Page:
What A Concept!

February 24, 2019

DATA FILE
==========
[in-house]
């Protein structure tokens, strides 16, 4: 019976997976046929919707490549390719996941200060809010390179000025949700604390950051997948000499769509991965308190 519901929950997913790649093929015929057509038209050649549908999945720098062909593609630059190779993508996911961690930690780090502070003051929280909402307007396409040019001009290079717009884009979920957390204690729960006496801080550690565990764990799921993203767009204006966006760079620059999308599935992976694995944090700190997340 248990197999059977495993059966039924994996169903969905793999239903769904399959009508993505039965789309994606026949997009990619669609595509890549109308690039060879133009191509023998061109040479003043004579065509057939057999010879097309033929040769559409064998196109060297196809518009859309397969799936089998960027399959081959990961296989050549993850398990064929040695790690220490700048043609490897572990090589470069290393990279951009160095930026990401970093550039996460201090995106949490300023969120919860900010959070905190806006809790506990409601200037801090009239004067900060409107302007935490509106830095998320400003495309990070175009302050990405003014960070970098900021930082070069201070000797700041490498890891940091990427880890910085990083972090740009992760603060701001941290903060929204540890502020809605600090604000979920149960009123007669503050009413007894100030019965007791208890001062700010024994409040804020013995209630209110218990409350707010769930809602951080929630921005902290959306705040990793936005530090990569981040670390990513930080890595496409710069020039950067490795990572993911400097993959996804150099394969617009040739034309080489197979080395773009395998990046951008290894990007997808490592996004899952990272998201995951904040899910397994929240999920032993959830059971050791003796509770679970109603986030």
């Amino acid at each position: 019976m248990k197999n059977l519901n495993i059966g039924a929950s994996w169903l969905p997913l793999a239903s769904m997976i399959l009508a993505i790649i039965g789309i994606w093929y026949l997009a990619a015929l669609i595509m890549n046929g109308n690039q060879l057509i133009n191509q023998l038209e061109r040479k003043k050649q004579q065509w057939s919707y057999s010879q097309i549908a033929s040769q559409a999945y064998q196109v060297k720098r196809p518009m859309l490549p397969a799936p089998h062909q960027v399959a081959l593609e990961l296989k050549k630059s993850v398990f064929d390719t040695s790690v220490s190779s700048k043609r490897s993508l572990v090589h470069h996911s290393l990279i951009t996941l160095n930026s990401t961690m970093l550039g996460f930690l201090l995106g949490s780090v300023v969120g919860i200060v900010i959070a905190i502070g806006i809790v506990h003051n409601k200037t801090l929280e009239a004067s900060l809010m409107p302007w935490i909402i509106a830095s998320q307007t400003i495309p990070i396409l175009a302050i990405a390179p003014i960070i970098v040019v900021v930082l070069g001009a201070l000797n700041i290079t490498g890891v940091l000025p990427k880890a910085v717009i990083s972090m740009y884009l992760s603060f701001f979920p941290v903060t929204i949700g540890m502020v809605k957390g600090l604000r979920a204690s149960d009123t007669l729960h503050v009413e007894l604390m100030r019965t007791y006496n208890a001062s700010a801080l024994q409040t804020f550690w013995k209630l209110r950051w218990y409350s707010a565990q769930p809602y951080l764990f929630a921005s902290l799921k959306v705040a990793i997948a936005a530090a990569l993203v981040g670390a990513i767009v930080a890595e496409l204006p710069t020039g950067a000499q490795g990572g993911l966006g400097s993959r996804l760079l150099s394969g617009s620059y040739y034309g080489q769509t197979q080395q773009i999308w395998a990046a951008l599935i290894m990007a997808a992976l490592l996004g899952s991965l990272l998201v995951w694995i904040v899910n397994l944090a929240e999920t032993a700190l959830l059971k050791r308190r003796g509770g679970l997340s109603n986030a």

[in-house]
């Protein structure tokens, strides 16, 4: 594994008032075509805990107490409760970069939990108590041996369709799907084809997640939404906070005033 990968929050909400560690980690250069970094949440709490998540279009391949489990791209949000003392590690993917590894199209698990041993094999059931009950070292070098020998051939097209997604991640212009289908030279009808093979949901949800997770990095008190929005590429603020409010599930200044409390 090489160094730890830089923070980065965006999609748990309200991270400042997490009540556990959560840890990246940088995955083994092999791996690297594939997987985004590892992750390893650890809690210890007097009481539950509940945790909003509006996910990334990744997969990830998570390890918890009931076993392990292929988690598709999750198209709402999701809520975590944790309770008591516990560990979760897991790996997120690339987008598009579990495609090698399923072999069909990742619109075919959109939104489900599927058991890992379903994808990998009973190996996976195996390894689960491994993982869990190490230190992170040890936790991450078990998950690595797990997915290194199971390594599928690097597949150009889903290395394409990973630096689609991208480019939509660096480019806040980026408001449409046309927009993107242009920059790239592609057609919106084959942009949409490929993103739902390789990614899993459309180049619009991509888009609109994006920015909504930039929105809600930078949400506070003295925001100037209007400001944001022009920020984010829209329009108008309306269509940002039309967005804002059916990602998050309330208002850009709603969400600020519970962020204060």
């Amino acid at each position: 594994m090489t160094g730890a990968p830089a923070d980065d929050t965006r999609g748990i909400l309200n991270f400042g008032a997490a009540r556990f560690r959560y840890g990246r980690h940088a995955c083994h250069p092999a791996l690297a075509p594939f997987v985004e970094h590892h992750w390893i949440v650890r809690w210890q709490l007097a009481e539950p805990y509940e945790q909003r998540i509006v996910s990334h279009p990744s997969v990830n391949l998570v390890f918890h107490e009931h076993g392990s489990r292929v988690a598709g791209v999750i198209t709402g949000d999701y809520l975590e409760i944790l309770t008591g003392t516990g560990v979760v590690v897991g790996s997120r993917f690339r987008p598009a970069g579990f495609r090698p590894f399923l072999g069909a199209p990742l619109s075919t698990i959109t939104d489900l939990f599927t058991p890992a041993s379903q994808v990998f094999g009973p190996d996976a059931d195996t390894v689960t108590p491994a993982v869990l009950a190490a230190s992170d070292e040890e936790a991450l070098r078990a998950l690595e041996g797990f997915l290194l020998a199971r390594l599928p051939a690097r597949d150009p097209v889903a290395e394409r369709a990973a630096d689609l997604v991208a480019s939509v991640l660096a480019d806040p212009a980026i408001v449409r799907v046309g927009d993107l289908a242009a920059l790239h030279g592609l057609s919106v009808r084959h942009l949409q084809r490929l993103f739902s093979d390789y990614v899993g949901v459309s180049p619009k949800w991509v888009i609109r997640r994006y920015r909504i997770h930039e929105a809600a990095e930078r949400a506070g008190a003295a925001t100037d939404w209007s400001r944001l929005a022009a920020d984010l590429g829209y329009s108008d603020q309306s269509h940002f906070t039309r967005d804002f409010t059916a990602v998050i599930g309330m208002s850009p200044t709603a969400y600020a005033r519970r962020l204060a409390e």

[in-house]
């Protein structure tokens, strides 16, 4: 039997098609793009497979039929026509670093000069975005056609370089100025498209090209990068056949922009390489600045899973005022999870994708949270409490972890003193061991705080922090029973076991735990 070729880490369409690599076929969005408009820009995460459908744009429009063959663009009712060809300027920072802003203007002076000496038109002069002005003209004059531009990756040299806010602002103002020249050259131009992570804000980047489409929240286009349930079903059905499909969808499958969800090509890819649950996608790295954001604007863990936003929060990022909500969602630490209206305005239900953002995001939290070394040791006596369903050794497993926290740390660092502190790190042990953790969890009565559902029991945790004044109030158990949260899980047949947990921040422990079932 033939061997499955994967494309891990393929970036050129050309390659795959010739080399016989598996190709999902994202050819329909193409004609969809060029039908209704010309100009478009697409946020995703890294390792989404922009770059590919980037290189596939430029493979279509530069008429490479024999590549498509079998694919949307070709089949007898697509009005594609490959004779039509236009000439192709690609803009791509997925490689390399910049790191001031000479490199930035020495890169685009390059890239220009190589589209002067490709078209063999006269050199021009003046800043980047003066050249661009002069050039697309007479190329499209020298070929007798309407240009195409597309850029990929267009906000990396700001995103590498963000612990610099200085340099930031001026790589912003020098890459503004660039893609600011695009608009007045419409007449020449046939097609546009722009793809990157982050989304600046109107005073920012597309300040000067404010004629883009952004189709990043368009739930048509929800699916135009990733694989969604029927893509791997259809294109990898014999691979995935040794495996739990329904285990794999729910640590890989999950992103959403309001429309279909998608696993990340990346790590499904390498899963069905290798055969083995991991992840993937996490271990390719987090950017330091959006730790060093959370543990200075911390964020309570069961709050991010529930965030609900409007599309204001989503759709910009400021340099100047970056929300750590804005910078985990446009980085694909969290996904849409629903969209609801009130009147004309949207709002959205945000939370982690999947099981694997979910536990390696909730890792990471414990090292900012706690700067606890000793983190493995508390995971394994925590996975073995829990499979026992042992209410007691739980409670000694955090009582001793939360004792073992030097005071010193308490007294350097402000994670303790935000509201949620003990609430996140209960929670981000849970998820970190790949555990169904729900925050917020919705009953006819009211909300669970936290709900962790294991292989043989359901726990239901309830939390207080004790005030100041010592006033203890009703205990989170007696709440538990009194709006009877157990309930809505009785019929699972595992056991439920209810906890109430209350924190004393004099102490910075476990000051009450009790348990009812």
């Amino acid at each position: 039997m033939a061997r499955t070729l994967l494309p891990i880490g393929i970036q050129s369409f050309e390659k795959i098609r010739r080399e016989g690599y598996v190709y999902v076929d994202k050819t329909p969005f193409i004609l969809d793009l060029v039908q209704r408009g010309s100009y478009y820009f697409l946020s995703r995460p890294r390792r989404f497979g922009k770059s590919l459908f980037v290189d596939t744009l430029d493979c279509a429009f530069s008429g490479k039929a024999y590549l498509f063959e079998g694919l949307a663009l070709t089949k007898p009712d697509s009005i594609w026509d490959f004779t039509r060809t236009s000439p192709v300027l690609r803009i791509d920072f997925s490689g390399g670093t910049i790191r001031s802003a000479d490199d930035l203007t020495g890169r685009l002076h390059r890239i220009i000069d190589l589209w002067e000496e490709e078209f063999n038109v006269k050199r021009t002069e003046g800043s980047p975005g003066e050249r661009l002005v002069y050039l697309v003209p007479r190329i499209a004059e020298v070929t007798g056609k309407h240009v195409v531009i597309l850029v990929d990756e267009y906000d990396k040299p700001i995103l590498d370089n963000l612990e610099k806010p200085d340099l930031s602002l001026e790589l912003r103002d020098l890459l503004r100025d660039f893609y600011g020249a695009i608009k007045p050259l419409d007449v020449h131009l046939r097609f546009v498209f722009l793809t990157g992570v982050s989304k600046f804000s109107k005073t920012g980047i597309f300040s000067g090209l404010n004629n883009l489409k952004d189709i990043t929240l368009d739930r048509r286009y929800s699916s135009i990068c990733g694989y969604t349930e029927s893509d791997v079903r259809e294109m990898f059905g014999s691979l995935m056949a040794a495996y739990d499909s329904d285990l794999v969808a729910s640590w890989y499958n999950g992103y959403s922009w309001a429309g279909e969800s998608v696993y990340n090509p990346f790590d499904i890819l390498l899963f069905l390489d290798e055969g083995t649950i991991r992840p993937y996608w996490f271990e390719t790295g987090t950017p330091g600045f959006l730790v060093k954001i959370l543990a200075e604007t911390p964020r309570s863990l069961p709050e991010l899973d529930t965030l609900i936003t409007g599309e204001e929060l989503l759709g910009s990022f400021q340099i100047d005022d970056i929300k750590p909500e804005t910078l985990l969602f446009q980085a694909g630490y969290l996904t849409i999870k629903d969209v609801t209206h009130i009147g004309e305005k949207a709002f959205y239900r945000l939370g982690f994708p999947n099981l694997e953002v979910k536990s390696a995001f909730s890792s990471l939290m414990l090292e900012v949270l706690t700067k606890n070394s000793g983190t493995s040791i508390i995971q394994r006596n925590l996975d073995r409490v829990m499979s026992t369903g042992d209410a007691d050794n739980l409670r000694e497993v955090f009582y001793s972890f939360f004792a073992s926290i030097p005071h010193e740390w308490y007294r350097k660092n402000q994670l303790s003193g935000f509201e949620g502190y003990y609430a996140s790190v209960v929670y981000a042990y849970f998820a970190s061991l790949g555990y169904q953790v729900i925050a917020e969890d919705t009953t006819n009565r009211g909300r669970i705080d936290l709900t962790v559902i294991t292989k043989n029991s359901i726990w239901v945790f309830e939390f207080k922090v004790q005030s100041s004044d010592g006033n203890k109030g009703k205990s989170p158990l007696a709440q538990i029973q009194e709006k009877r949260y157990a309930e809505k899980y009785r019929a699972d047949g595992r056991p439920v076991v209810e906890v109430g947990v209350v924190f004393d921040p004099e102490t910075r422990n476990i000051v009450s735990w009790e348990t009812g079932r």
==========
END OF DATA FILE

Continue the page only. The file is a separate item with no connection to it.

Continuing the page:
In the past year plus, Amazon had courted a vast number of American locations for establishment of its HQ2. When the dust had settled, it announced two HQ2’s – one in the greater DC area, and one in NYC, the borough of Queens to be specific. This came as more than a double whammy to those urban centers who earnestly offered to give all (and more) to have the mega giant’s home (away from home) office in their neighborhood. Popular discontent with the prospect of thousands of more employees, commuters, urban upheaval and displacement due to real estate values rising, gentrification, etc. while infrastructure costs, schools, and medical care, emergency services would receive no commercial Amazon support, created a popular uprising. Amazon withdrew its 2 HQ2 vision (and had to settle for just one). Alexandria Ocasio-Cortez and her followers were credited (or blamed) for the erasure of the dream (or scheme). Many critiqued the outcome on the usual suspects attributed to “growth” in Licking County by Newark’s GOP mayor, the GOP county commissioners and (the GOP) Grow Licking County – “Jobs!” would bring wealth into the hood and revitalize the neglected economy. In Queens, it isn’t exactly vacant farm fields that would get transformed but the populace recognized early on that their rents would go up, along with their taxes and commute times (even for groceries). Real estate values going up is great for those who own it to make a financial killing (investment), terrible for those who depend on it to stay alive (for their livelihood or as a place to live). Analysis can only find that the folks in Queens could discern the difference. On the other side of the Atlantic an analogous situation exists with the slow motion train wreck called “Brexit.” London has been the traditional financial equivalent of Wall Street (indeed, many Newark consumers have their loan and credit card interest rates tied to the LIBOR rate which finds its home in, you guessed it, London). The various global banks and commercial entities which had their HQ1 (or 2) in London are now exiting. “Which City Is Winning the Race to Be Europe’s Next Finance Hub? None” by Sophia Akram appeared in Ozy (2-24-19). Seems no single European city will take in the financial refugees. Cities like Frankfurt, Paris, Dublin, Madrid, Milan, Amsterdam, etc. have suitors and potential mates but each only a few. No city wants them all. The usual suspects (covered by the AOC confrontation in Queens) are listed: “These growing pains — overpopulated cities, purpose-built towns and spillover into neighboring areas as well as soaring rents and property prices — aren’t surprising, says O’Malley [Eoin O’Malley, associate professor of politics at Dublin City University]. And how governments deal with them could determine whether these cities can truly cash in on the opportunity presented by Brexit, he adds. “Whenever you’re bringing in relatively high-paid jobs, it’s probably displacing the people living in those areas to the outskirts of the city,” says O’Malley. “There’s a lot of pressure on the government to build more social housing, and that’s probably the big issue in Irish politics at the moment.”” Gasp! Government build more housing? What a concept! Try selling THAT to Tim Bubb, Nate Strum or Jeff Hall. “And it will take time for the cities bidding to replace London to be able to fully absorb the incoming demand from foreign firms and professionals. O’Malley says Dublin, for instance, currently lacks adequate affordable housing, transport infrastructure and non-Catholic schooling.” “[Paris] is preparing for what O’Malley warned would become the gentrification that pushes residents from the city to its suburbs. The city, meanwhile, is expanding the Paris metro system to cover a “Greater Paris” metropolitan area.” Double gasp! Metro system expansion? What a concept! Grow Licking County prefers good ole self reliance, thank you (“Nate Strum, economic director of Grow Licking County and the Licking County Chamber of Commerce, said a new effort will focus on unemployed in neighboring counties with higher unemployment.” Mallett, Advocate: Employers thinking outside box on job recruitment, retention, training 2-22-19). The good folks in Queens heeded the USPS motto; “If it looks too good to be true, it probably isn’t true.” But the real concept camouflaged in all this (but staring us right in the face) is the dispersion of wealth. Since Occupy back in 2010/11, the public consciousness has grown with regards to wealth distribution and income inequality in the U S and abroad. Most are cognizant and articulate with the 1%, 99%  concept. Locating all the wealth within one sector seems to have been actually undermined by the likes of AOC and the Queens resistance to Amazon’s HQ2. And Brexit, no matter how it turns out, has likewise created a rupture in the concentration of wealth within a limited geographic location. It is a crack, indeed a relatively minor one, but Analysis does find that it makes factual the redistribution and dispersion of wealth, affecting more than just an exceptional few. Triple gasp! Wealth redistribution? What a concept!